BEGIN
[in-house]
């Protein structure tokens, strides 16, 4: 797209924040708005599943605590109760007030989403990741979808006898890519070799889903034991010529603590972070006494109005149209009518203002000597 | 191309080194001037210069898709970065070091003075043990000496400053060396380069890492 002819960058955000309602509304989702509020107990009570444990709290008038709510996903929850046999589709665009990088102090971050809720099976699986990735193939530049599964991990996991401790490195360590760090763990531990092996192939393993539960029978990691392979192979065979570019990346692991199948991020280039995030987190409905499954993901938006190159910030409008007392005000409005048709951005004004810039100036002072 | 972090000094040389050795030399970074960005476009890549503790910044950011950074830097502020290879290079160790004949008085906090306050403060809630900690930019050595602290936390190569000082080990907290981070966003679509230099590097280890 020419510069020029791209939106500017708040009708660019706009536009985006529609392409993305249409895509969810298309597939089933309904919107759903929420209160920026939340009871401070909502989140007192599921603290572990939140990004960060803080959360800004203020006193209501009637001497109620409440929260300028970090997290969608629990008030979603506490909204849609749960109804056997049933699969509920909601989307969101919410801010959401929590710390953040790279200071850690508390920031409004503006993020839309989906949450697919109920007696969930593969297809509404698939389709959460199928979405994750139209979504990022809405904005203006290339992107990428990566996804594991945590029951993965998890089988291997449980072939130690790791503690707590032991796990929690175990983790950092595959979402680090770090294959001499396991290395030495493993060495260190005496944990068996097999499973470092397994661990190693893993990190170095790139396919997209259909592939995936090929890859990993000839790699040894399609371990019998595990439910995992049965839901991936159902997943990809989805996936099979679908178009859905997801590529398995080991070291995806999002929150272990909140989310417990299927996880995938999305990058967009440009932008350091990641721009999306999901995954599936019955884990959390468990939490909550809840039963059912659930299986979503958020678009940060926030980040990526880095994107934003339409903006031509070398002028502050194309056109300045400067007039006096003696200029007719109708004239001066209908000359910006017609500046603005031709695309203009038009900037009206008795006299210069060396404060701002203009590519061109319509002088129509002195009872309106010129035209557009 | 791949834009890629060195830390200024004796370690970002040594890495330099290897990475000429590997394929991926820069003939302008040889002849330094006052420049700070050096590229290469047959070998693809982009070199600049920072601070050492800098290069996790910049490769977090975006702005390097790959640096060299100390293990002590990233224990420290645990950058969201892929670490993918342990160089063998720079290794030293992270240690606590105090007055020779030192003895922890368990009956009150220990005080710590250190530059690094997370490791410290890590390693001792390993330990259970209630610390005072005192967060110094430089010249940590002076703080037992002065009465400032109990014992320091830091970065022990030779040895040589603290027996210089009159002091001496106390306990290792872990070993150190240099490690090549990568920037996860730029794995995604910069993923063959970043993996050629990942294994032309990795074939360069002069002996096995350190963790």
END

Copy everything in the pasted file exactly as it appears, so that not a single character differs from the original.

[in-house]
């Protein structure tokens, strides 16, 4: 797209924040708005599943605590109760007030989403990741979808006898890519070799889903034991010529603590972070006494109005149209009518203002000597 | 191309080194001037210069898709970065070091003075043990000496400053060396380069890492 002819960058955000309602509304989702509020107990009570444990709290008038709510996903929850046999589709665009990088102090971050809720099976699986990735193939530049599964991990996991401790490195360590760090763990531990092996192939393993539960029978990691392979192979065979570019990346692991199948991020280039995030987190409905499954993901938006190159910030409008007392005000409005048709951005004004810039100036002072 | 972090000094040389050795030399970074960005476009890549503790910044950011950074830097502020290879290079160790004949008085906090306050403060809630900690930019050595602290936390190569000082080990907290981070966003679509230099590097280890 020419510069020029791209939106500017708040009708660019706009536009985006529609392409993305249409895509969810298309597939089933309904919107759903929420209160920026939340009871401070909502989140007192599921603290572990939140990004960060803080959360800004203020006193209501009637001497109620409440929260300028970090997290969608629990008030979603506490909204849609749960109804056997049933699969509920909601989307969101919410801010959401929590710390953040790279200071850690508390920031409004503006993020839309989906949450697919109920007696969930593969297809509404698939389709959460199928979405994750139209979504990022809405904005203006290339992107990428990566996804594991945590029951993965998890089988291997449980072939130690790791503690707590032991796990929690175990983790950092595959979402680090770090294959001499396991290395030495493993060495260190005496944990068996097999499973470092397994661990190693893993990190170095790139396919997209259909592939995936090929890859990993000839790699040894399609371990019998595990439910995992049965839901991936159902997943990809989805996936099979679908178009859905997801590529398995080991070291995806999002929150272990909140989310417990299927996880995938999305990058967009440009932008350091990641721009999306999901995954599936019955884990959390468990939490909550809840039963059912659930299986979503958020678009940060926030980040990526880095994107934003339409903006031509070398002028502050194309056109300045400067007039006096003696200029007719109708004239001066209908000359910006017609500046603005031709695309203009038009900037009206008795006299210069060396404060701002203009590519061109319509002088129509002195009872309106010129035209557009 | 791949834009890629060195830390200024004796370690970002040594890495330099290897990475000429590997394929991926820069003939302008040889002849330094006052420049700070050096590229290469047959070998693809982009070199600049920072601070050492800098290069996790910049490769977090975006702005390097790959640096060299100390293990002590990233224990420290645990950058969201892929670490993918342990160089063998720079290794030293992270240690606590105090007055020779030192003895922890368990009956009150220990005080710590250190530059690094997370490791410290890590390693001792390993330990259970209630610390005072005192967060110094430089010249940590002076703080037992002065009465400032109990014992320091830091970065022990030779040895040589603290027996210089009159002091001496106390306990290792872990070993150190240099490690090549990568920037996860730029794995995604910069993923063959970043993996050629990942294994032309990795074939360069002069002996096995350190963790």